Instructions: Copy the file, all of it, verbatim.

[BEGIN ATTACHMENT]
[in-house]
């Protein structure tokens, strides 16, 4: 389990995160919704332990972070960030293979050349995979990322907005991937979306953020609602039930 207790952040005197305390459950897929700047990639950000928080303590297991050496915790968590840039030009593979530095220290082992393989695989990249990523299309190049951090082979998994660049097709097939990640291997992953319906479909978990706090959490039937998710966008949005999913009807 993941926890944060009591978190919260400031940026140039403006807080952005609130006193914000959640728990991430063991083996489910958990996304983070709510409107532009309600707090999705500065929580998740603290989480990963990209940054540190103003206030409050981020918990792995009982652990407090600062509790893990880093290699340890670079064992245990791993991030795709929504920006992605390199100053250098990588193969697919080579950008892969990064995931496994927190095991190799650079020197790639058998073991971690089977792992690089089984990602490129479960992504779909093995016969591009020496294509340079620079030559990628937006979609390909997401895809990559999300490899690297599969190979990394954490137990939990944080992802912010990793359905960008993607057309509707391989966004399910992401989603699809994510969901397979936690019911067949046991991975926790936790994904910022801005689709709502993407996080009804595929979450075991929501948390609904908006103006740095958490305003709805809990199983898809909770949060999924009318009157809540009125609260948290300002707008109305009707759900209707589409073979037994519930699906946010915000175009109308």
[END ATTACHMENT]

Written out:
[in-house]
């Protein structure tokens, strides 16, 4: 389990995160919704332990972070960030293979050349995979990322907005991937979306953020609602039930 207790952040005197305390459950897929700047990639950000928080303590297991050496915790968590840039030009593979530095220290082992393989695989990249990523299309190049951090082979998994660049097709097939990640291997992953319906479909978990706090959490039937998710966008949005999913009807 993941926890944060009591978190919260400031940026140039403006807080952005609130006193914000959640728990991430063991083996489910958990996304983070709510409107532009309600707090999705500065929580998740603290989480990963990209940054540190103003206030409050981020918990792995009982652990407090600062509790893990880093290699340890670079064992245990791993991030795709929504920006992605390199100053250098990588193969697919080579950008892969990064995931496994927190095991190799650079020197790639058998073991971690089977792992690089089984990602490129479960992504779909093995016969591009020496294509340079620079030559990628937006979609390909997401895809990559999300490899690297599969190979990394954490137990939990944080992802912010990793359905960008993607057309509707391989966004399910992401989603699809994510969901397979936690019911067949046991991975926790936790994904910022801005689709709502993407996080009804595929979450075991929501948390609904908006103006740095958490305003709805809990199983898809909770949060999924009318009157809540009125609260948290300002707008109305009707759900209707589409073979037994519930699906946010915000175009109308």